Peacock Arielle

My latest project has been an Arielle skirt from a pattern by Tilly Walnes. I bought the peacock fabric without a plan, then I saw this pattern and thought it would be perfect.

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Just before I started to sew this, we moved house and I got to use one of the bedrooms as a sewing studio! That is about halfway fixed now, but I splashed out on a new cutting mat and a rotary cutter!

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This sped up my cutting no end. The pattern was a joy to follow, really straightforward and quick to make up.

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I picked out a peacock blue lining to line the skirt with. By this point, it was coming together so quickly I decided I was going to wear it when I spoke at the CIDM Best Practices conference in Florida at the end of September.

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I added some purple velvet ribbon to the waist to help stop my top riding up (not on the pattern). The pattern had some beautiful touches, like the understitching above that really took it out of the “quick sew” class, and into a beautifully structured garment.

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There is the finishing on the inside at the bottom – the pattern has no visible stitching on the outside, which is a nice touch.

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And the buttons. I sourced these peacock buttons from the Czech Glass Bead shop on Etsy. I have three different coloured peacocks, and a peacock eye on the skirt.

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Overall, I’m really pleased about this skirt, and I’m planning to make it again soon in a different fabric – it’s so comfortable!

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Alice in Wonderland dress

I decided to try and design my own dress, to wear to a couple of weddings we were going to in the summer. I knew I wanted a square neckline, no sleeves, knee length and a full skirt.

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I found a lovely strong blue cotton twill at Fabric Land, and started experimenting with darts, necklines and armholes…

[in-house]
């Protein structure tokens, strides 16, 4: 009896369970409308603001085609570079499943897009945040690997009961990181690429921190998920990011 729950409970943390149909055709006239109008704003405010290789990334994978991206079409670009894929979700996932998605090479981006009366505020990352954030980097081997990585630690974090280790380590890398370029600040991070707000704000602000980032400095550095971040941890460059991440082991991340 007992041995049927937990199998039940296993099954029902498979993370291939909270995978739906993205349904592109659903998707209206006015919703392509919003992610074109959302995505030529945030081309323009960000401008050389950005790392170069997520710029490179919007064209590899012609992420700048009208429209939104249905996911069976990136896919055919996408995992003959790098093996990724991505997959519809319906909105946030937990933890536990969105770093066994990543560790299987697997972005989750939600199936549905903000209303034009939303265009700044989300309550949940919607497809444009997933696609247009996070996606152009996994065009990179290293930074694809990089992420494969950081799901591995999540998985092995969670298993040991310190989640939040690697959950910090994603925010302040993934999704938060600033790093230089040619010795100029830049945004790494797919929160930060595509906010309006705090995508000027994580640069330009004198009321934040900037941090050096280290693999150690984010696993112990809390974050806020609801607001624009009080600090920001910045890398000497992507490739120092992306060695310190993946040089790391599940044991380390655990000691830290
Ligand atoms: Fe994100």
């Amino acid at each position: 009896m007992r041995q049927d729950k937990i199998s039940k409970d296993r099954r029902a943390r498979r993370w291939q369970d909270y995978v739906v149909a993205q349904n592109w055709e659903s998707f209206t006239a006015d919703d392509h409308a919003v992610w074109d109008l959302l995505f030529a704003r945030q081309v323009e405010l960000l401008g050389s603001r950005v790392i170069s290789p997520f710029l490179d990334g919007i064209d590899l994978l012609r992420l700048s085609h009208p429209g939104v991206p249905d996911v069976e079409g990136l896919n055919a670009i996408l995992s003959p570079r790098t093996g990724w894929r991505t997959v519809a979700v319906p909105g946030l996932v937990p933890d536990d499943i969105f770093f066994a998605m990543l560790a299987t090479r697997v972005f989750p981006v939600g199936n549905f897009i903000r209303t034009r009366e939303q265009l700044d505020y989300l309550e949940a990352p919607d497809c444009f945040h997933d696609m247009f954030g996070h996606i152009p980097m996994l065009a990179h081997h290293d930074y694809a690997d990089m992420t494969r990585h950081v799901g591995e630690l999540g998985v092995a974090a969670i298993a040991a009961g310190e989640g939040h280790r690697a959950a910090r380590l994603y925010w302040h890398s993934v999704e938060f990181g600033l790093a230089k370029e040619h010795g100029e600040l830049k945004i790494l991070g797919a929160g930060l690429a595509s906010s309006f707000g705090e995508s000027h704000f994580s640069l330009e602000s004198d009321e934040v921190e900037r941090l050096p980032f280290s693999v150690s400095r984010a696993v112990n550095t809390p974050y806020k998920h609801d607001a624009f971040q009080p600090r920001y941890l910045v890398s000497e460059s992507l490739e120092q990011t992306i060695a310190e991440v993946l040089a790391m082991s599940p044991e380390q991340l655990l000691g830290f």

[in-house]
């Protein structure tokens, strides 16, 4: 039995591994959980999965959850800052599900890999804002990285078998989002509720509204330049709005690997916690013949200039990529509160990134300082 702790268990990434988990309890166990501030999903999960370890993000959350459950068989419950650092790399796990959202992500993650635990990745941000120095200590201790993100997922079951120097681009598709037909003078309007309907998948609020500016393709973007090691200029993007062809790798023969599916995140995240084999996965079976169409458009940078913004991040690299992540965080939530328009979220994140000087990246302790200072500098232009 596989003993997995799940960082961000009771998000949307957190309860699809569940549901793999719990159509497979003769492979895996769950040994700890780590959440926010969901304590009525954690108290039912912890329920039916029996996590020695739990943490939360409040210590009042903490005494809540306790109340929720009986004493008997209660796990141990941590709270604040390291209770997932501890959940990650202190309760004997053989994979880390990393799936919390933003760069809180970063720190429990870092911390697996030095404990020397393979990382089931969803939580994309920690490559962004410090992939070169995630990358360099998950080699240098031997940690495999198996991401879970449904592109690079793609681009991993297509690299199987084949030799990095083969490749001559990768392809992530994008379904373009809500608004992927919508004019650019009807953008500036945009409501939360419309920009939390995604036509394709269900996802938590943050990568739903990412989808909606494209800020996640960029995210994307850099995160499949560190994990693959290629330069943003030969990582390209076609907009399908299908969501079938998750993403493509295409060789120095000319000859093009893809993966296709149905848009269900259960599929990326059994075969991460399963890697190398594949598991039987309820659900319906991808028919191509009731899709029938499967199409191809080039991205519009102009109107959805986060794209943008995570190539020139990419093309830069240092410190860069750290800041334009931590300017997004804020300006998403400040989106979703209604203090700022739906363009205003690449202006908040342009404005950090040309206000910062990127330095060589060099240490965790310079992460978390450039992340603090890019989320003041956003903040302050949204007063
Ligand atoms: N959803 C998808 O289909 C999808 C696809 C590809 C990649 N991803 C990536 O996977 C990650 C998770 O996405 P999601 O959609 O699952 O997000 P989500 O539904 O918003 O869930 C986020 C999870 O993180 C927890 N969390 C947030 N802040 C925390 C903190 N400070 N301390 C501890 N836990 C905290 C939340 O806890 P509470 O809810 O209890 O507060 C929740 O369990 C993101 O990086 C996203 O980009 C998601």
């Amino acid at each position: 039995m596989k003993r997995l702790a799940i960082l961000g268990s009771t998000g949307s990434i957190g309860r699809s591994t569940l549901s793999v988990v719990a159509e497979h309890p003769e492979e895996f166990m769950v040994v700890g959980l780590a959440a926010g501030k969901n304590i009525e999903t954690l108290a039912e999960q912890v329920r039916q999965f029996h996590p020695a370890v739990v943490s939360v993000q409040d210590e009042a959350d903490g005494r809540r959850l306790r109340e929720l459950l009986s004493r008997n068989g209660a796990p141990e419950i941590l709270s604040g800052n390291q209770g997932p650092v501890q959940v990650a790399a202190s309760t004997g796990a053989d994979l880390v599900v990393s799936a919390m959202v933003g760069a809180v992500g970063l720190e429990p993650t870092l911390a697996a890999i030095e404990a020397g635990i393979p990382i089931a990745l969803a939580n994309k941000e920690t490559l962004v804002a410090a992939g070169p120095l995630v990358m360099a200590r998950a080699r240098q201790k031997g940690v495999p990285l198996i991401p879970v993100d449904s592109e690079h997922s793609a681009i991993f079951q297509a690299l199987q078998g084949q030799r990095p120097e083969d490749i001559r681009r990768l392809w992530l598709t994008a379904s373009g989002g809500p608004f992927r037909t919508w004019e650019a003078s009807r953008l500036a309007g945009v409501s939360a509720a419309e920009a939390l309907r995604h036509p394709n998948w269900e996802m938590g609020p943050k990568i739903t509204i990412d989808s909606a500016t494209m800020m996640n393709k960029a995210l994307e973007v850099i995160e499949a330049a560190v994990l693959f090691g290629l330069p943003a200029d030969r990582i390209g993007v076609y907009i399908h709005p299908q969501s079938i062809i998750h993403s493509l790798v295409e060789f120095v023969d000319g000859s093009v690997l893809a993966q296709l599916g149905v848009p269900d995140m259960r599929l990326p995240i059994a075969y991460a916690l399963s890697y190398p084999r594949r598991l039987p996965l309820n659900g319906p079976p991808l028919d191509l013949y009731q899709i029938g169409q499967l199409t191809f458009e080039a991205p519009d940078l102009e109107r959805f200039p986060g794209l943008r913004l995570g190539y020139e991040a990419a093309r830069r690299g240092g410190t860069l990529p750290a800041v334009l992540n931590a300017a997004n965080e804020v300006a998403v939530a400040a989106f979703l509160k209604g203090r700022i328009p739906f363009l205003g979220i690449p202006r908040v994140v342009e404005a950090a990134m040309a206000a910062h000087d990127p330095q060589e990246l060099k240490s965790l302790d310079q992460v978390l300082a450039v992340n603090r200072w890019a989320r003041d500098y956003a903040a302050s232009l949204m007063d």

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It was a bit fiddly to get right, but once the bodice was pretty much there, the skirt was a bit easier. I seems I was a bit lax in taking photos of the process!

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Here it is at the first wedding – I dressed it up with a sequinned jacket and a little handmade brooch (and a top hat and moustache…it was the dress code!)
I had a few meters of very old broderie anglaise to trim it with.
It was at this first wedding that I realised it was an Alice in Wonderland dress!

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Here is a picture of it at the next wedding a week later (different group of friends, so I could get away with it!)
I found a 1960’s petticoat on ebay that makes it stand out nicely.

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There’s a little peek of the petticoat! I had to do an emergency take – in of the skirt before the first wedding, as it was much bigger than the petticoat!

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Oh and here is the fascinator that I whipped up to match the dress!
Overall, I was quite pleased with my first attempt at designing a dress and sewing without a pattern!

Emerald ball gown

I had a ball to go to, and none of the dresses I had quite fit the bill – I needed a floor length satiny number!
I found Simplicity 2442 and picked out an emerald duchesse satin from Fabric Land.

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The bodice took a bit of time to come together, as it was ruched and lined as well as interfaced.

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I liked the top of the sleeves and the neckline for this dress. I was planning on doing a lot of dancing at the ball, so I needed something that would stay in place!

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The bodice was ruched by hand, and finished by hand. I had to be very precise and neat with my hand stitching – not my strongest point!

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The midsection was ruched by thread pulling, another thing I hadn’t done before, it took a few minutes to get it even, but I was happy with it in the end.

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Once the bodice was in place, I pinned the skirt up to see how it looked!

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Here it is at the ball! The zip was a bit tricky to get in as the ruched waist was so thick, and I did have to tack the bottom of the V in the neckline so I wasn’t showing too much flesh when I leant over!
And of course Mike had a pocket square, bowtie and cufflinks to match – he even cut his own bowtie out!

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